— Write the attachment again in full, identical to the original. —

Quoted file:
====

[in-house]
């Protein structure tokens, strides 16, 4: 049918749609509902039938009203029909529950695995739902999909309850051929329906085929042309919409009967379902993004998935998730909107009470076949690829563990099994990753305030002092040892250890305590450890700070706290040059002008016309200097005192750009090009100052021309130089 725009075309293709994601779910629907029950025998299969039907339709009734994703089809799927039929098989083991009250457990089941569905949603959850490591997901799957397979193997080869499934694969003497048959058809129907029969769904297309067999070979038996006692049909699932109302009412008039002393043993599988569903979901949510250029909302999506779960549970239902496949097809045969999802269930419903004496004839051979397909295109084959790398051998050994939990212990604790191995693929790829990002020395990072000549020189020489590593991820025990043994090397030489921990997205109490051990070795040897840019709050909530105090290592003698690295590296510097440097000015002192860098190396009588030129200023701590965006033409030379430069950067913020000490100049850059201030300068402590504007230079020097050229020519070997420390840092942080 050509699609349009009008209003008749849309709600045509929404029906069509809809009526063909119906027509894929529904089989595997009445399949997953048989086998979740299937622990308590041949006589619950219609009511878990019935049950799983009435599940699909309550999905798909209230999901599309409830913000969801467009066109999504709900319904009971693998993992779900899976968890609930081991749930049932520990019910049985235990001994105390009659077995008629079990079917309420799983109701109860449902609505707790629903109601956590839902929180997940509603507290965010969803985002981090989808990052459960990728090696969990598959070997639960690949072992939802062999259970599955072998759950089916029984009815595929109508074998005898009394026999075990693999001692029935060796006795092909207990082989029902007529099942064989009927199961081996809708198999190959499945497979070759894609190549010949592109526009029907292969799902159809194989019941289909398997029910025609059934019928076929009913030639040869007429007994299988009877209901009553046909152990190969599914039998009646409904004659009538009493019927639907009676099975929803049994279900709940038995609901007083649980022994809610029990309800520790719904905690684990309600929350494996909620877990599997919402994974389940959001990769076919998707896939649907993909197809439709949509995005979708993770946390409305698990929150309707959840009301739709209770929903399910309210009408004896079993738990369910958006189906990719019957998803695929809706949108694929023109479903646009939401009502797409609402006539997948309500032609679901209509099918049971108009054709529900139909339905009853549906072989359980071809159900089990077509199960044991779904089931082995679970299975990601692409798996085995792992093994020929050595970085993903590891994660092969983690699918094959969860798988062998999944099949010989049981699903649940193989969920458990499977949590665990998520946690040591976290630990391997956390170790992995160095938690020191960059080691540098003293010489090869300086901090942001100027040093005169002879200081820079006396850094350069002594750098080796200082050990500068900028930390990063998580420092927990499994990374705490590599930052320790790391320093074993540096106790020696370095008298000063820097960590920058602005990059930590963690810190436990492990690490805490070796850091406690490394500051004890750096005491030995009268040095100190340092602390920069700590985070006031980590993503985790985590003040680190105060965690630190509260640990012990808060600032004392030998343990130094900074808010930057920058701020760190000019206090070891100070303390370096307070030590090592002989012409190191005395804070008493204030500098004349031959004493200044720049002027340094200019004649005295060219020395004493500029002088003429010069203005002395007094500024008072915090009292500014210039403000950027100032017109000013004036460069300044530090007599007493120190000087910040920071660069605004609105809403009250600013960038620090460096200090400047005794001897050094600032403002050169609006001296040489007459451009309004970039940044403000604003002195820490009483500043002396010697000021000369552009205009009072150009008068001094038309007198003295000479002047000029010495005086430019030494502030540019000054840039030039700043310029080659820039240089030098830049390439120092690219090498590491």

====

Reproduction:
[in-house]
């Protein structure tokens, strides 16, 4: 049918749609509902039938009203029909529950695995739902999909309850051929329906085929042309919409009967379902993004998935998730909107009470076949690829563990099994990753305030002092040892250890305590450890700070706290040059002008016309200097005192750009090009100052021309130089 725009075309293709994601779910629907029950025998299969039907339709009734994703089809799927039929098989083991009250457990089941569905949603959850490591997901799957397979193997080869499934694969003497048959058809129907029969769904297309067999070979038996006692049909699932109302009412008039002393043993599988569903979901949510250029909302999506779960549970239902496949097809045969999802269930419903004496004839051979397909295109084959790398051998050994939990212990604790191995693929790829990002020395990072000549020189020489590593991820025990043994090397030489921990997205109490051990070795040897840019709050909530105090290592003698690295590296510097440097000015002192860098190396009588030129200023701590965006033409030379430069950067913020000490100049850059201030300068402590504007230079020097050229020519070997420390840092942080 050509699609349009009008209003008749849309709600045509929404029906069509809809009526063909119906027509894929529904089989595997009445399949997953048989086998979740299937622990308590041949006589619950219609009511878990019935049950799983009435599940699909309550999905798909209230999901599309409830913000969801467009066109999504709900319904009971693998993992779900899976968890609930081991749930049932520990019910049985235990001994105390009659077995008629079990079917309420799983109701109860449902609505707790629903109601956590839902929180997940509603507290965010969803985002981090989808990052459960990728090696969990598959070997639960690949072992939802062999259970599955072998759950089916029984009815595929109508074998005898009394026999075990693999001692029935060796006795092909207990082989029902007529099942064989009927199961081996809708198999190959499945497979070759894609190549010949592109526009029907292969799902159809194989019941289909398997029910025609059934019928076929009913030639040869007429007994299988009877209901009553046909152990190969599914039998009646409904004659009538009493019927639907009676099975929803049994279900709940038995609901007083649980022994809610029990309800520790719904905690684990309600929350494996909620877990599997919402994974389940959001990769076919998707896939649907993909197809439709949509995005979708993770946390409305698990929150309707959840009301739709209770929903399910309210009408004896079993738990369910958006189906990719019957998803695929809706949108694929023109479903646009939401009502797409609402006539997948309500032609679901209509099918049971108009054709529900139909339905009853549906072989359980071809159900089990077509199960044991779904089931082995679970299975990601692409798996085995792992093994020929050595970085993903590891994660092969983690699918094959969860798988062998999944099949010989049981699903649940193989969920458990499977949590665990998520946690040591976290630990391997956390170790992995160095938690020191960059080691540098003293010489090869300086901090942001100027040093005169002879200081820079006396850094350069002594750098080796200082050990500068900028930390990063998580420092927990499994990374705490590599930052320790790391320093074993540096106790020696370095008298000063820097960590920058602005990059930590963690810190436990492990690490805490070796850091406690490394500051004890750096005491030995009268040095100190340092602390920069700590985070006031980590993503985790985590003040680190105060965690630190509260640990012990808060600032004392030998343990130094900074808010930057920058701020760190000019206090070891100070303390370096307070030590090592002989012409190191005395804070008493204030500098004349031959004493200044720049002027340094200019004649005295060219020395004493500029002088003429010069203005002395007094500024008072915090009292500014210039403000950027100032017109000013004036460069300044530090007599007493120190000087910040920071660069605004609105809403009250600013960038620090460096200090400047005794001897050094600032403002050169609006001296040489007459451009309004970039940044403000604003002195820490009483500043002396010697000021000369552009205009009072150009008068001094038309007198003295000479002047000029010495005086430019030494502030540019000054840039030039700043310029080659820039240089030098830049390439120092690219090498590491």